The residents are considered competent and independent in the practice of orthopaedic surgery at the completion of their training in the following rotations:
The residents are part of the Department of Orthopaedic Surgery from the time of the match. The first year is a rotating surgical internship with rotations including musculoskeletal radiology, PM&R, rheumatology, general surgery, and six months of orthopaedics. First year rotations provide a broad exposure to those surgical and medicine-based subspecialties which are integral to orthopaedic surgery training.
During the second year, focus is placed on developing basic operative and diagnostic skills, heavily weighted toward exposure in traumatic and adult orthopaedics.
Emphasis is placed on further refining surgical skills with specific focus in management of the upper and lower extremities, spine, and adult reconstruction.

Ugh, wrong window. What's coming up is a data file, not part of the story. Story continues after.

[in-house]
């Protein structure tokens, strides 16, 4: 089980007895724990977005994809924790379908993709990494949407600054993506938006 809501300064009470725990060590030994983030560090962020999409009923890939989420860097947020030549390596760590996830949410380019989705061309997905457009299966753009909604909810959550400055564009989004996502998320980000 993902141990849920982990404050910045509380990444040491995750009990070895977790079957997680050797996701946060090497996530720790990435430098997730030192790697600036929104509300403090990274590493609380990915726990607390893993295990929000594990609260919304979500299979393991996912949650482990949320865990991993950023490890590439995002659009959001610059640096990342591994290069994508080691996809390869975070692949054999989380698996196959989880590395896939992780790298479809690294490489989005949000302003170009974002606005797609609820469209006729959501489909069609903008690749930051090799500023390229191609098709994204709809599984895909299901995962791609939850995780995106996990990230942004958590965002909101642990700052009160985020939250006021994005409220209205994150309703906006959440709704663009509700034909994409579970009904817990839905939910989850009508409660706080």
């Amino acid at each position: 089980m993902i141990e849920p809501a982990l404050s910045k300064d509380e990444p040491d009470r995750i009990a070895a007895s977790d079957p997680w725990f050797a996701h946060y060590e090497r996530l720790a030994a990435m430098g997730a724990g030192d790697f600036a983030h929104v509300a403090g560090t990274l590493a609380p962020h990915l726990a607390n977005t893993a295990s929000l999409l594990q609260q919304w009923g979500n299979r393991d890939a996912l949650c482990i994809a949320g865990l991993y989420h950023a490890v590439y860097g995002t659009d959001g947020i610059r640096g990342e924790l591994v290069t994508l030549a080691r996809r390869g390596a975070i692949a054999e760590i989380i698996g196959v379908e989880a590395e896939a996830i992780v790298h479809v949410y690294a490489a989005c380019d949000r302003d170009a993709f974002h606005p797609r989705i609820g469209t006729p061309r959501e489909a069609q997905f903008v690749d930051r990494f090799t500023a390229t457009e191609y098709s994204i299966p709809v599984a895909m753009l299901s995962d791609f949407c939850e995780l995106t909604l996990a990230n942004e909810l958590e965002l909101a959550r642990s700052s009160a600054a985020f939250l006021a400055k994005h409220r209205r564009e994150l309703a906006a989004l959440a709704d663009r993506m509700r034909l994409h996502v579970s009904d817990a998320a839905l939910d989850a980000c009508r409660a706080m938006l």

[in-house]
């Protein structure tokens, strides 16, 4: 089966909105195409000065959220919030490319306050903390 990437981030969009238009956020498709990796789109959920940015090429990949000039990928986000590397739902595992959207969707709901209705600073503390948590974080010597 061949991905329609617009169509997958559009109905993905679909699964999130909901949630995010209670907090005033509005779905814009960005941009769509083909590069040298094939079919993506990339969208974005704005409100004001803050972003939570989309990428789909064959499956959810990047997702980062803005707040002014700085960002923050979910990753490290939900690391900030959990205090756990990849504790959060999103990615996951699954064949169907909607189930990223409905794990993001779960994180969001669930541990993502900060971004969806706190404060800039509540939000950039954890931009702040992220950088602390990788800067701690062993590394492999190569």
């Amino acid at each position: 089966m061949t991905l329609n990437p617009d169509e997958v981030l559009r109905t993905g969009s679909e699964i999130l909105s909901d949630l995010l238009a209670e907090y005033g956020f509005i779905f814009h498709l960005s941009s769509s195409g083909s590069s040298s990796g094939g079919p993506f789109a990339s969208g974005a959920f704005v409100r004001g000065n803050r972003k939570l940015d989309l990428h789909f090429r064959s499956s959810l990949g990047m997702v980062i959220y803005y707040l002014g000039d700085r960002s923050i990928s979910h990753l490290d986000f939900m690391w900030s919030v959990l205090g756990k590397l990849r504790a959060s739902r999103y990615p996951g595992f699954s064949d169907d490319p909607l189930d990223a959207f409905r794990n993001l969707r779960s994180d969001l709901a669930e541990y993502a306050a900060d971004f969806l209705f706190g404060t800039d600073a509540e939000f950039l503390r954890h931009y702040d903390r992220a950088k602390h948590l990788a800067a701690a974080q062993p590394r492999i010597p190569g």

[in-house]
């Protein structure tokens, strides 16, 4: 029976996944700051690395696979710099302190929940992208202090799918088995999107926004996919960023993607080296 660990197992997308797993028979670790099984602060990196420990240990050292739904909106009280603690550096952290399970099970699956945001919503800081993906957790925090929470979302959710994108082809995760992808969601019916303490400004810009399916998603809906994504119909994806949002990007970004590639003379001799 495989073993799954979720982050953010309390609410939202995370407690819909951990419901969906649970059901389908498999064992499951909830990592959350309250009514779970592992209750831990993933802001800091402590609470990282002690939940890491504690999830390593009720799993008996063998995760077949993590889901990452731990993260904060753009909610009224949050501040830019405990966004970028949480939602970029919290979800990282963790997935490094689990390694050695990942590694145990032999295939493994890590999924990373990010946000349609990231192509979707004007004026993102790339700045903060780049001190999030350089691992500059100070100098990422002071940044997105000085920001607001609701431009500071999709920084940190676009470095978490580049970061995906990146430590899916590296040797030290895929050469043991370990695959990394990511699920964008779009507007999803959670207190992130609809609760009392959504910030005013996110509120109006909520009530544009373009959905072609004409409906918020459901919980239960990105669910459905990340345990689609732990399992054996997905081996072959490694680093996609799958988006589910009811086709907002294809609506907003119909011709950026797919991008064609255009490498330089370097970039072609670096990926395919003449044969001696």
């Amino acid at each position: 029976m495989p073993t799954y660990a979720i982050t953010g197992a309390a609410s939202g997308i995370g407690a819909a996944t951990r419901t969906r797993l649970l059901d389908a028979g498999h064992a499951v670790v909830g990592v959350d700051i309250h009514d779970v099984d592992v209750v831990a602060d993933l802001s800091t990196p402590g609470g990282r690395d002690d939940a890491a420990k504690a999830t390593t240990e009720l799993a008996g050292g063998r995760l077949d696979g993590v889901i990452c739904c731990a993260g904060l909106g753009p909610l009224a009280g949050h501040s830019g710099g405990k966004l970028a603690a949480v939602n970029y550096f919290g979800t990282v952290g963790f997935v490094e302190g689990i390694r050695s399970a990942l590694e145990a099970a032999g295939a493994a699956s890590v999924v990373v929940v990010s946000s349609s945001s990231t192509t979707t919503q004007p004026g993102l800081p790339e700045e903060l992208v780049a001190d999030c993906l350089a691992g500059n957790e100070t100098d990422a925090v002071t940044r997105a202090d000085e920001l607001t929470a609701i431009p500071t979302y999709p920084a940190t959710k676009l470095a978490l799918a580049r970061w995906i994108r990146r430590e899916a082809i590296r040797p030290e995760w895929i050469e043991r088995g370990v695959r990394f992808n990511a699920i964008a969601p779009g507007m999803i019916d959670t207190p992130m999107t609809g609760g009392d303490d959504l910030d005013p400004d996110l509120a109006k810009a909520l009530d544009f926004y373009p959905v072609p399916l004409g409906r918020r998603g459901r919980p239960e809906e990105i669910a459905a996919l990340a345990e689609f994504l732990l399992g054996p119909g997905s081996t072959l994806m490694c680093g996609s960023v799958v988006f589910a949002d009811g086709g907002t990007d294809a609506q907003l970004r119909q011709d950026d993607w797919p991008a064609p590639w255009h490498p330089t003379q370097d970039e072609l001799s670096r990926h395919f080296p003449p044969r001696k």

This year is considered a senior year due to its exposure in specialized areas of orthopaedic surgery, including pediatric orthopaedics, sports medicine, and spine surgery.
With an emphasis on leadership, this year is considered the chief resident year. The resident assumes greater responsibility in the organization of services, teaching, and education in advanced surgical techniques. The year is heavily weighted towards trauma and adult reconstruction. A didactic core curriculum is offered on a two-year rotating cycle, and presented by the faculty or invited lecturers. The curriculum covers the basic science fundamentals of orthopaedics, dissection and anatomy, and surgical technique. Grand rounds are offered monthly, often featuring a nationally recognized expert in the field of orthopaedic surgery.
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